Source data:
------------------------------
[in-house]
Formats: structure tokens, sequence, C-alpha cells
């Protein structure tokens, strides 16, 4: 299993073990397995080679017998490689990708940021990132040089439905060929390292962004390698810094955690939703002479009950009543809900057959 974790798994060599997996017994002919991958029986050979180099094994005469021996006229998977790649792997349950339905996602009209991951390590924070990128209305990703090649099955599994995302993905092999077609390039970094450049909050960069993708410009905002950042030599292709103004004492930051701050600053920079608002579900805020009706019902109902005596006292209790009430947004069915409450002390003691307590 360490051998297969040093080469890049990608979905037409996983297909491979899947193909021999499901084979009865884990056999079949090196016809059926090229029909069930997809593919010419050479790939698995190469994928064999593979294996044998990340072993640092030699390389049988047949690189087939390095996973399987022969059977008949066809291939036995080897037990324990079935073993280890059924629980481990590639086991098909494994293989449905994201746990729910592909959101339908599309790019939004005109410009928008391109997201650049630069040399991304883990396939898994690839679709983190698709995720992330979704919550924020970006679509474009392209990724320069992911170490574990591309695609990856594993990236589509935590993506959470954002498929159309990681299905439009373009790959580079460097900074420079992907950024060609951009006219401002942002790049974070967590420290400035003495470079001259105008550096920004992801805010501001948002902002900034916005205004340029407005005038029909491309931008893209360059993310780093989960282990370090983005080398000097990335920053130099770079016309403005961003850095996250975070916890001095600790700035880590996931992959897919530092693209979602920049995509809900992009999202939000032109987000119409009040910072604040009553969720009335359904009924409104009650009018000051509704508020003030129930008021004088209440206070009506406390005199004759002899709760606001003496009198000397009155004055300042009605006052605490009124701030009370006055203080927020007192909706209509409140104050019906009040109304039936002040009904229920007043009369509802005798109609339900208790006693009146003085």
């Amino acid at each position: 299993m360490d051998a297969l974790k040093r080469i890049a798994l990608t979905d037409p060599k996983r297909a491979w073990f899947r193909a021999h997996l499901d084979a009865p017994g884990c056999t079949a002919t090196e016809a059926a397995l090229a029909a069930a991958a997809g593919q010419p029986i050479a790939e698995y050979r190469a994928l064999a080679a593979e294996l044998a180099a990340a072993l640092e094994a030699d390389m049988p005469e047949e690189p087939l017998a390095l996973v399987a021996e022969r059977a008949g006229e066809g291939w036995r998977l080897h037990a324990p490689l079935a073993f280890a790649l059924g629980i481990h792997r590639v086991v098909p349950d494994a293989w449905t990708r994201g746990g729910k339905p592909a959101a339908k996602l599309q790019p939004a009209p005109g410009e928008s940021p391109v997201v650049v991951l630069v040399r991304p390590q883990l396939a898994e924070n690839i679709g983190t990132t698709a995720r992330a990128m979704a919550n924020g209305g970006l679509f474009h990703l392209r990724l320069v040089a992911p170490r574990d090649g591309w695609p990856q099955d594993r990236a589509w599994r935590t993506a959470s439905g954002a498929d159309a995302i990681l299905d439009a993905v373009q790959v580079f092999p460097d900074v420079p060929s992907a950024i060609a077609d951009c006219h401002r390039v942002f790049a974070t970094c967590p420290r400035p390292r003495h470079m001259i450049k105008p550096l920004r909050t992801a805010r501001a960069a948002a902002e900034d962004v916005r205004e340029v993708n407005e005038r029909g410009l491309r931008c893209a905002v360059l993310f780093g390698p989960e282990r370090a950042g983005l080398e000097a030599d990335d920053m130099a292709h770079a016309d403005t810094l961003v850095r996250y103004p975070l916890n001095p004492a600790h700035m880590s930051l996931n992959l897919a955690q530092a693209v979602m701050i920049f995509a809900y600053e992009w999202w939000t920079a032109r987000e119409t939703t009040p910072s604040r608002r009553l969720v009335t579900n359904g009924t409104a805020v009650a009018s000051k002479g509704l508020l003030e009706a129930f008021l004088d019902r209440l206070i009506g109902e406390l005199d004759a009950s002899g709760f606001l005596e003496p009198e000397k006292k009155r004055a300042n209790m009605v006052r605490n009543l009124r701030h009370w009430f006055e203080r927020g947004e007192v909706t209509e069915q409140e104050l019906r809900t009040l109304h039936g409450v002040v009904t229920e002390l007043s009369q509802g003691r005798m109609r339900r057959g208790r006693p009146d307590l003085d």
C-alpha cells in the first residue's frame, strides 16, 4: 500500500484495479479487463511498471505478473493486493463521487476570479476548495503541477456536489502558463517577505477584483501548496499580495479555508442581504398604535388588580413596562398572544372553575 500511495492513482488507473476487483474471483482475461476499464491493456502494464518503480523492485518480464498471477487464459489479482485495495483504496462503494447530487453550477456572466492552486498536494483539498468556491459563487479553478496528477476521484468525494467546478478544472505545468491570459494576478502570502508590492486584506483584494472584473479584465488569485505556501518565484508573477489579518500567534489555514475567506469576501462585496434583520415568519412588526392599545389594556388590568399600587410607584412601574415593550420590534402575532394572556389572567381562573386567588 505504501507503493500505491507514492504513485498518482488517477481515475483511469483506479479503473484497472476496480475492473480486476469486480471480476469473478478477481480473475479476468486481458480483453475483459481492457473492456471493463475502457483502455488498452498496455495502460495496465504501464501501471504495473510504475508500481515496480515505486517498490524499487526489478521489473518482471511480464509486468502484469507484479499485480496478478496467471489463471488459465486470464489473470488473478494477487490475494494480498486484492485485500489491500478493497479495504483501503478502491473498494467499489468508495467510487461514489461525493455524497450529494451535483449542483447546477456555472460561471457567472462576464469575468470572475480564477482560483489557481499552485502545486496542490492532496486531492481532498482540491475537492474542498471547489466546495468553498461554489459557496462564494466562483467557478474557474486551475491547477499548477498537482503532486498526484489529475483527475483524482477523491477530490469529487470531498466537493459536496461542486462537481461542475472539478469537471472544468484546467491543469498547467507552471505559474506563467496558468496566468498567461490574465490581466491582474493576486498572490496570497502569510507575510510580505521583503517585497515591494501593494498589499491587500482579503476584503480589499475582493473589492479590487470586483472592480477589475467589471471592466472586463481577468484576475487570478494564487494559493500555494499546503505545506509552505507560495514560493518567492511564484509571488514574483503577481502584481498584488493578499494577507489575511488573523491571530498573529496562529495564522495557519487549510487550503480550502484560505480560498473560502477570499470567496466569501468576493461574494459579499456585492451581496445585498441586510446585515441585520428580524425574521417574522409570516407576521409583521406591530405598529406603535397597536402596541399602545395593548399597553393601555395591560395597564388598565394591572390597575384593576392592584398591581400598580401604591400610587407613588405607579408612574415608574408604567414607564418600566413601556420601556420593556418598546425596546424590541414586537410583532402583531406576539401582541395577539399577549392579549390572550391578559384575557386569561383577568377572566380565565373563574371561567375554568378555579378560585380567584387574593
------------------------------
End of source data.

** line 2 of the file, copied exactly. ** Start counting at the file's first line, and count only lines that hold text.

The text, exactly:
Formats: structure tokens, sequence, C-alpha cells